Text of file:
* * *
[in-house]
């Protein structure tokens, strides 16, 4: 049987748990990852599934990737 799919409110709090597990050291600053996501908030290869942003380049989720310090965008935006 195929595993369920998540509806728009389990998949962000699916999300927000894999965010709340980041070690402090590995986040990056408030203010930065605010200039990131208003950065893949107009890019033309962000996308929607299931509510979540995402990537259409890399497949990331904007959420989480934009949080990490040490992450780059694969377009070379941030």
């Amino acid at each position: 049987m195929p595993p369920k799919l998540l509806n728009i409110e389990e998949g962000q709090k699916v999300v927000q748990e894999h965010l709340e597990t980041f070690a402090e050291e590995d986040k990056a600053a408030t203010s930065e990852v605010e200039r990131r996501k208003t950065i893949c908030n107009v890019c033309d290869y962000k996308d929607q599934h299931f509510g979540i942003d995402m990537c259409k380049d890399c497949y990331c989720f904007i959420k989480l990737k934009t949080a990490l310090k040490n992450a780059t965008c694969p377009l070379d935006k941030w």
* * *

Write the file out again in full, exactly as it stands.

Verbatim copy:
[in-house]
């Protein structure tokens, strides 16, 4: 049987748990990852599934990737 799919409110709090597990050291600053996501908030290869942003380049989720310090965008935006 195929595993369920998540509806728009389990998949962000699916999300927000894999965010709340980041070690402090590995986040990056408030203010930065605010200039990131208003950065893949107009890019033309962000996308929607299931509510979540995402990537259409890399497949990331904007959420989480934009949080990490040490992450780059694969377009070379941030």
């Amino acid at each position: 049987m195929p595993p369920k799919l998540l509806n728009i409110e389990e998949g962000q709090k699916v999300v927000q748990e894999h965010l709340e597990t980041f070690a402090e050291e590995d986040k990056a600053a408030t203010s930065e990852v605010e200039r990131r996501k208003t950065i893949c908030n107009v890019c033309d290869y962000k996308d929607q599934h299931f509510g979540i942003d995402m990537c259409k380049d890399c497949y990331c989720f904007i959420k989480l990737k934009t949080a990490l310090k040490n992450a780059t965008c694969p377009l070379d935006k941030w």